The return of negative equity

‘Negative equity’ is a phrase we’ve not heard much in recent years. With the average UK property price increasing by 73% since 2012, it’s something few homeowners have had to deal with for more than a decade, but could that be about to change?

What is negative equity

In this guide

  1. What is negative equity?
  2. What causes negative equity?
  3. Why might we see a return of negative equity?
  4. What happens if your house is in negative equity?
  5. Can you sell a house in negative equity?
  6. Can I remortgage in negative equity?
  7. Can I part exchange my house with negative equity?
  8. My property is in negative equity, but I need to sell – what are my options?
  9. How much equity do I have in my property?

What is negative equity?

Negative equity occurs when your house is worth less than the amount you have outstanding on your mortgage.

What causes negative equity?

Negative equity is usually caused by a significant fall in property prices.

If someone buys a home at the height of a property market boom and finances their purchase with a high loan-to-value mortgage, they are vulnerable to their property falling into negative equity if property prices drop.

Why might we see a return of negative equity?

Strong and steady property price growth in recent years has meant that negative equity has been of little concern. However, a challenging post-pandemic global economy, high inflation and more expensive mortgage interest rates have many property experts worried that negative equity could be about to make a comeback.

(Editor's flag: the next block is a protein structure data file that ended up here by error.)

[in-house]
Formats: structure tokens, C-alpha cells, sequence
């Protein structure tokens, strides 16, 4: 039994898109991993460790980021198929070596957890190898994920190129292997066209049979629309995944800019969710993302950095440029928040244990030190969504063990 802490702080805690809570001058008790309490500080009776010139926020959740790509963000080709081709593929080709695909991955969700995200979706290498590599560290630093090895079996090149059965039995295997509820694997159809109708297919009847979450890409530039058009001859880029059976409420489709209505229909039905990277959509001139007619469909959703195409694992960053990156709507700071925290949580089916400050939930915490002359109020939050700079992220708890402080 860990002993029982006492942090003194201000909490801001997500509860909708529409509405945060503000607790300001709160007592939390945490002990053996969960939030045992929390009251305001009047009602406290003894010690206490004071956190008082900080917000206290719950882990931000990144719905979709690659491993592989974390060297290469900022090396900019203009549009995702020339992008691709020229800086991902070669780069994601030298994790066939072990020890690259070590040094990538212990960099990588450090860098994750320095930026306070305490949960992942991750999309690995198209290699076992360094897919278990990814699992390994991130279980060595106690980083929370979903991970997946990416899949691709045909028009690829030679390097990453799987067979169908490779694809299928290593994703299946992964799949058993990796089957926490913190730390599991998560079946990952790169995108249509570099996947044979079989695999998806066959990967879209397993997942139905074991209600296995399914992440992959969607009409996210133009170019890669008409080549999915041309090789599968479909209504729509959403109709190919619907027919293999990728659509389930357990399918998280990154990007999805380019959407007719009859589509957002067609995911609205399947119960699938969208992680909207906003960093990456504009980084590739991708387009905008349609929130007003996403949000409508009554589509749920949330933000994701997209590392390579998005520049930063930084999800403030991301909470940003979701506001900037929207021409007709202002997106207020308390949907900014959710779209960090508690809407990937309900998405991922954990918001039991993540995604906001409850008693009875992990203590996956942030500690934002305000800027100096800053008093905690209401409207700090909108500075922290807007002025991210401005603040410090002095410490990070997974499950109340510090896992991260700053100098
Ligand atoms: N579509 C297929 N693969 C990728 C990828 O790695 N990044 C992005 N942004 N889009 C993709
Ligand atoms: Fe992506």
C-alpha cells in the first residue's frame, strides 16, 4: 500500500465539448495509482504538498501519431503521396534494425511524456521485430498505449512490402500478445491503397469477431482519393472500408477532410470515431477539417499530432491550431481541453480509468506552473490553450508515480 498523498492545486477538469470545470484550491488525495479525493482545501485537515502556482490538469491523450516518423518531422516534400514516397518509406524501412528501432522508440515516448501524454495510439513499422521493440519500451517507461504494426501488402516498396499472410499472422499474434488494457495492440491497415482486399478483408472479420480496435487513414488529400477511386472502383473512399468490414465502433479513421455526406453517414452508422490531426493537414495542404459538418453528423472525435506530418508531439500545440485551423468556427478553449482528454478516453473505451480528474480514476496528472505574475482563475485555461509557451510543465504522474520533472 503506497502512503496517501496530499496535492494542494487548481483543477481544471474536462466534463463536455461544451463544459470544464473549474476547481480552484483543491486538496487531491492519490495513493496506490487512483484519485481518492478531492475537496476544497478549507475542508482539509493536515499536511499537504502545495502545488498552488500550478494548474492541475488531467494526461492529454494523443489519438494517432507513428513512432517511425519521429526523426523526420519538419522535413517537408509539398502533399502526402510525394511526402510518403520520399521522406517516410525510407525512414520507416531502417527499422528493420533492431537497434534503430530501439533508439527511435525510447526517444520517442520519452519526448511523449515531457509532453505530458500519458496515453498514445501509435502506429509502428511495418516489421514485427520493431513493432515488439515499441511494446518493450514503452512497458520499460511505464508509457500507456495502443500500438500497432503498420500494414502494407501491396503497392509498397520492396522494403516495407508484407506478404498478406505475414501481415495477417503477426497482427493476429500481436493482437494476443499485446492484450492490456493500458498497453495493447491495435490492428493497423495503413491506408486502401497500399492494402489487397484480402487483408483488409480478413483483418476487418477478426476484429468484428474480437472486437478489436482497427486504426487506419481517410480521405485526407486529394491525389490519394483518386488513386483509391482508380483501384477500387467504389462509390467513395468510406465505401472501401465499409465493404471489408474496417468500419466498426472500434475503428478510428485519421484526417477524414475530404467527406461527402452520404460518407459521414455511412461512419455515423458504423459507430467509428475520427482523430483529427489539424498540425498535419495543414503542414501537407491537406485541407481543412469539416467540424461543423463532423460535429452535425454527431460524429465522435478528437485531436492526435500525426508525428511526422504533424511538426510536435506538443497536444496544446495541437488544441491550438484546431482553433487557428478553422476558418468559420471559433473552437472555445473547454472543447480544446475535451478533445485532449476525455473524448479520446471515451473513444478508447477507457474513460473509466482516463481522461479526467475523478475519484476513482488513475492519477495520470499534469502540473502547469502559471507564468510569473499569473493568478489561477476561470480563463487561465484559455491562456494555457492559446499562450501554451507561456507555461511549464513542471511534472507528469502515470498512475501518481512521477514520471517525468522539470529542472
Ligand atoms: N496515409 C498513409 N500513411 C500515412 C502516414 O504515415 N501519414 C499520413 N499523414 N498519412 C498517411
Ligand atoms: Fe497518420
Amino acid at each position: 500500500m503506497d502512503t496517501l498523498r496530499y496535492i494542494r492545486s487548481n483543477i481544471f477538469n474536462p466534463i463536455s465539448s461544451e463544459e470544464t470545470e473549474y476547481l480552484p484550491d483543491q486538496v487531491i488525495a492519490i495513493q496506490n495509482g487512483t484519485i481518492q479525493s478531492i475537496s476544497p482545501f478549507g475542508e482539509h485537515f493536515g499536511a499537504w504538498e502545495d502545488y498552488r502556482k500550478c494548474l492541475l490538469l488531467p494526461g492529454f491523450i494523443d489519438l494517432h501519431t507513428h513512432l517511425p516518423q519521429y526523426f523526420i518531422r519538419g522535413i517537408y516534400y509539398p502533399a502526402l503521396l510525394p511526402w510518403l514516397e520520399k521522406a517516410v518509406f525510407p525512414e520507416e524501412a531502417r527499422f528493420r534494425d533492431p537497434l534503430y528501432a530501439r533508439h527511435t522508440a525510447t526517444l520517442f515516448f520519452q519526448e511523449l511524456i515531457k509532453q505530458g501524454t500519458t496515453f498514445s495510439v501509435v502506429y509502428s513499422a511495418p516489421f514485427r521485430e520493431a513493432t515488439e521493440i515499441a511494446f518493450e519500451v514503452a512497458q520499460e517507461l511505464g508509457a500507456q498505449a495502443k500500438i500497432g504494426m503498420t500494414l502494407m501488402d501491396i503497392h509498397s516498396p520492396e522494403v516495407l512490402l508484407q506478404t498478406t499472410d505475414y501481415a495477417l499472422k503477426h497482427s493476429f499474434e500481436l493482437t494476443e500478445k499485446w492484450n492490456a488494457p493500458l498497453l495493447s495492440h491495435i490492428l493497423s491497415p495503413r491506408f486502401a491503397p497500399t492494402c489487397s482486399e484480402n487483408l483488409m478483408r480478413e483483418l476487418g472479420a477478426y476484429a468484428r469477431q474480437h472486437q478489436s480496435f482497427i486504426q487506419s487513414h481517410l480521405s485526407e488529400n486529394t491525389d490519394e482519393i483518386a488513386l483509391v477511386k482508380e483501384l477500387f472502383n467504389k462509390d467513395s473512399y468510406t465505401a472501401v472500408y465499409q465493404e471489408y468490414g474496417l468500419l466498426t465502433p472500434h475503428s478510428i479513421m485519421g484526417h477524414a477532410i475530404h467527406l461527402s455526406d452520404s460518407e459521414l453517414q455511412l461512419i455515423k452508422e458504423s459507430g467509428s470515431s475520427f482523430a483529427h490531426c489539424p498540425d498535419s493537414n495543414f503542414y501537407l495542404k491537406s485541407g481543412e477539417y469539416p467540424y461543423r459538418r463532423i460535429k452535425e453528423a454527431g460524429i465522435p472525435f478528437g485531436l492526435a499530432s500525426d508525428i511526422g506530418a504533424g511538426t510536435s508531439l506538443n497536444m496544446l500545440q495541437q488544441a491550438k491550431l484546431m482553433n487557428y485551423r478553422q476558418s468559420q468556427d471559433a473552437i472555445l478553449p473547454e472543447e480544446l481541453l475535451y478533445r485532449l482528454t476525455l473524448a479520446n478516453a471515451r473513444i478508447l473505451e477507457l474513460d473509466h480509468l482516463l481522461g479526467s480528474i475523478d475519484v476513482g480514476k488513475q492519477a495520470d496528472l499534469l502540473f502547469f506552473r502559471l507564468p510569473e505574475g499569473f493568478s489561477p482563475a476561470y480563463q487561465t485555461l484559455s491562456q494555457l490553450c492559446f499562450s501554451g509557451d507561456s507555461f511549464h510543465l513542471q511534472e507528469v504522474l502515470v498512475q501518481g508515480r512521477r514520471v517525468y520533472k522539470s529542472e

Post-covid stamp duty measures and a shortage of available homes created an intensely overheated property market. Property prices rose by an average of more than 20% between March 2020 and August 2022, but that didn’t deter buyers. More than 2 million people purchased a residential property during that period, at record high prices.

Downward pressure from the wider economy means the property market is slow and prices are lower. In September 2023, Nationwide reported a year-on-year property price fall of 5.6% – the largest drop since the fallout of the financial crisis in 2009. Should the depressed market continue, those who bought at the height of the market could easily find themselves in negative equity.

What happens if your house is in negative equity?

Being in negative equity is unlikely to become problematic until you need to secure a new mortgage deal or decide to sell the property.